The tables reveal both regularity and disparity. As has been observed repeatedly, the states with highest chapter 13 filing rates occupy the southern tier of the country, with the exception of Utah. The states with the lowest rates are uniformly northern except for West Virginia. And, most obviously the states with the lowest rates of chapter 13 tend also to have small overall filing rates both absolutely and relative to the number of households. When the data are first sorted on the number of filings per 1000 households, the positive association with chapter 13 rates is again observed, but there are some striking anomalies: North and South Carolina, which are in the top 10 states in percentage of chapter 13 filings, are in the bottom 10 states in terms of filings per 1000 households. And the geographic regularities of Table 2 disappear.

    An important problem to be solved in interpreting the relationship between percentage of 13 filings in a state and the rate of filings per 1000 households is to establish the direction of causality if there is one. Does a local legal culture that channels filers into chapter 13 thereby encourage more total filings than would otherwise arise? Is the population of chapter 13 filers in high percentage chapter 13 states composed of people who might not file at all in other states? Alternatively, do local conditions that produce high potential for bankruptcy produce a response in the business and legal communities that channels these filings into chapter 13?. A third possibility is that the two factors are not causally related, but are simply two consequences of other factors, like exemption limitations or wage garnishment laws. (8) It is beyond doubt that strong chapter 13 environments can thrive both where bankruptcy per 1000 households is very frequent (Alabama, Georgia and Tennessee, for example) and infrequent (North Carolina and South Carolina, for example). Nevertheless, for the nation overall, the direct relationship between the two factors is strong. The regularity and the important exceptions imply strongly that there is more than one set of causal factors leading to strong tendencies to file in chapter 13.

Conclusion: Why does this matter?

    The importance of understanding the roots of very strong (or very weak) support for chapter 13 filings in a community, a district, or a state, goes to the heart of our conception of consumer bankruptcy generally and the choice between chapter 7 and chapter 13 specifically. Economists have been attempting to use economic modelling to discern whether there has been a change in the stigma associated with filing bankruptcy. (9) The fact is that stigma, or shame, is a social and emotional factor, and we are extremely ignorant of the social and emotional contexts in which ordinary people operate at the time of filing and the months preceding it. Without an independent basis for asserting that increased rates of filing are caused by a decreased sense of personal responsibility, stigma, or shame in the population, there is no foundation for inferring such a relationship from economic factors alone. We need to look at the social contexts of the bankruptcy environment directly.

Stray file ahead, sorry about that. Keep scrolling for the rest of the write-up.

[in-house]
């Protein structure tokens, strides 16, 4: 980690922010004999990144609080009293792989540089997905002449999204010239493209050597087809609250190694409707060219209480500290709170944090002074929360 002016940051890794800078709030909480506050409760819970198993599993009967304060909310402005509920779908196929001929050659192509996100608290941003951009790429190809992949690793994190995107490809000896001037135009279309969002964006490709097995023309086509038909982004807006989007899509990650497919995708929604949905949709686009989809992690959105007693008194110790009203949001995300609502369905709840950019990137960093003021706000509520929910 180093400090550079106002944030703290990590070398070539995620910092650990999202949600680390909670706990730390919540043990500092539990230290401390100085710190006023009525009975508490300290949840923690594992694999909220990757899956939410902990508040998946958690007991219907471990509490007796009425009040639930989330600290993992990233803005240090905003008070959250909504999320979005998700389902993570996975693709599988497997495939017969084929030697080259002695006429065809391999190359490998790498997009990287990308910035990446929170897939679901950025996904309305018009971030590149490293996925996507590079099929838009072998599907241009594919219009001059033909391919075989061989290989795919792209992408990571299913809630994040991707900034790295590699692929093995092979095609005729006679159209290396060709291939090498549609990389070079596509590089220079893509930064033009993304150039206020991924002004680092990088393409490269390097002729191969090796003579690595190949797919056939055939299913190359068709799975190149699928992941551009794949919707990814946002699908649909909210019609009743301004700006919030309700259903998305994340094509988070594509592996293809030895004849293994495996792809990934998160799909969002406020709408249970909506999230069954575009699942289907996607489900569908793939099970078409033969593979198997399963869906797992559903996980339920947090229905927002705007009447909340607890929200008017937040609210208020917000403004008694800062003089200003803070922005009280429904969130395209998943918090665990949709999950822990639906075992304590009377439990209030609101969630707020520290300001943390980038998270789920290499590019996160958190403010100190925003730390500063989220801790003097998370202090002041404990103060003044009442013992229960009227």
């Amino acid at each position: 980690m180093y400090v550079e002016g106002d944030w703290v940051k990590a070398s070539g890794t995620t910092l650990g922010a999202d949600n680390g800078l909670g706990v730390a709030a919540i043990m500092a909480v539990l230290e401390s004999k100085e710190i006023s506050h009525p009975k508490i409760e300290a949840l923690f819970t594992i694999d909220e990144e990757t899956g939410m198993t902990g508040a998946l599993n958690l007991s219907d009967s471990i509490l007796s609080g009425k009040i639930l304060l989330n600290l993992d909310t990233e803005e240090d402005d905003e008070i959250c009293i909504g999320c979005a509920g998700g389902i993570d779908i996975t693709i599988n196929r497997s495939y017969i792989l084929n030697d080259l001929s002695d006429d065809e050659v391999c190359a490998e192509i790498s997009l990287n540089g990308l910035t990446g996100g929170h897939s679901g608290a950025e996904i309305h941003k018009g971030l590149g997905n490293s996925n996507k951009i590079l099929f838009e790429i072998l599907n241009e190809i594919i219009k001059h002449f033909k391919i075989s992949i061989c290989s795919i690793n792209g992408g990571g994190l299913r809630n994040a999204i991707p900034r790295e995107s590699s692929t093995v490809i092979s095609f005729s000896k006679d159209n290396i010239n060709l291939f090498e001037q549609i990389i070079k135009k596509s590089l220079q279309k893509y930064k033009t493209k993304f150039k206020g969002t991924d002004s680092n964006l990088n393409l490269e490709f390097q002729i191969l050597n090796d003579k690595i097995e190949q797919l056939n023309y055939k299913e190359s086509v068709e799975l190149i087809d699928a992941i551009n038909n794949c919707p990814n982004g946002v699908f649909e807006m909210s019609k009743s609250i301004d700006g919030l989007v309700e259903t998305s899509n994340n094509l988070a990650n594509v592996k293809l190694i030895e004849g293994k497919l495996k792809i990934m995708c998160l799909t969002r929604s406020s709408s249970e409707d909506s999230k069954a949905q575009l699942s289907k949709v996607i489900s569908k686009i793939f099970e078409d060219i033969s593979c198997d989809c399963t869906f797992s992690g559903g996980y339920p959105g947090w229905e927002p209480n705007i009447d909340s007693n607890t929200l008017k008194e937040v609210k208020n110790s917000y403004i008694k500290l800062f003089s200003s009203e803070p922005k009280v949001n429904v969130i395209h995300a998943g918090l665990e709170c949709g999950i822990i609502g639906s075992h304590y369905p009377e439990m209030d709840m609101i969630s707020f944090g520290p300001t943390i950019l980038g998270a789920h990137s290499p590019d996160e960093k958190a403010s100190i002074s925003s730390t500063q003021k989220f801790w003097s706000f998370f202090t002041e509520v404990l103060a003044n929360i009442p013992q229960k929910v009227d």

The general prevalence of bankruptcy in a state, as measured by filings per 1000 households, is one example of such a measure-albeit not as precise or refined as we need. Sullivan et al. searched for other determinants in their work. There is support at many levels for the proposition that debtors should be at least encouraged to file chapter 13 if they can in fact repay a meaningful portion of their unsecured debt over the period of the plan. If we can understand how current high-percentage chapter 13 environments operate, and export that which is exportable into other environments, we might find a socially satisfying way to improve the consumer bankruptcy process.

End Notes:

* This article originally appeared in the American Bankruptcy Institute Journal, Vol. XVIII, No. 4, May 1999. It is reprinted with permission of the American Bankruptcy Institute.

1. All views expressed in this article are those of the author and do not necessarily represent the views of the Executive Office for U.S. Trustees.

2. For the courts, see Bermant, Gordon, Lombard, Patricia A., and Wiggins, Elizabeth C., A Day in the Life: The Federal Judicial Center's 1988-1989 Bankruptcy Court Time Study. 63 Amer. Bnkry. L. J. 491 (1991).

3. See, e.g., H.R. 833, The Bankruptcy Reform Act of 1999, and S.625, the Bankruptcy Reform Act of 1999, introduced in February and March, 1999, respectively.

4. Sullivan, Teresa A., Warren, Elizabeth, and Westbrook, Jay Lawrence, As We Forgive Our Debtors: Bankruptcy and Consumer Credit in America (1989). Pages 230-270.

5. Data compiled by the Administrative Office of the U.S. Courts.

6. The product-moment correlation coefficient for this relationship is +.41, which is statistically significant.

7. Sullivan et al., supra note 5, at 246.

8. Sullivan et al reported that exemption limitations did not influence chapter choice across the states they studied (Texas, Illinois, Pennsylvania), but there has been no study using information from all states. Nothing has been published about the effectiveness of wage garnishment laws.

9. Reference to be supplied.

Updated May 7, 2015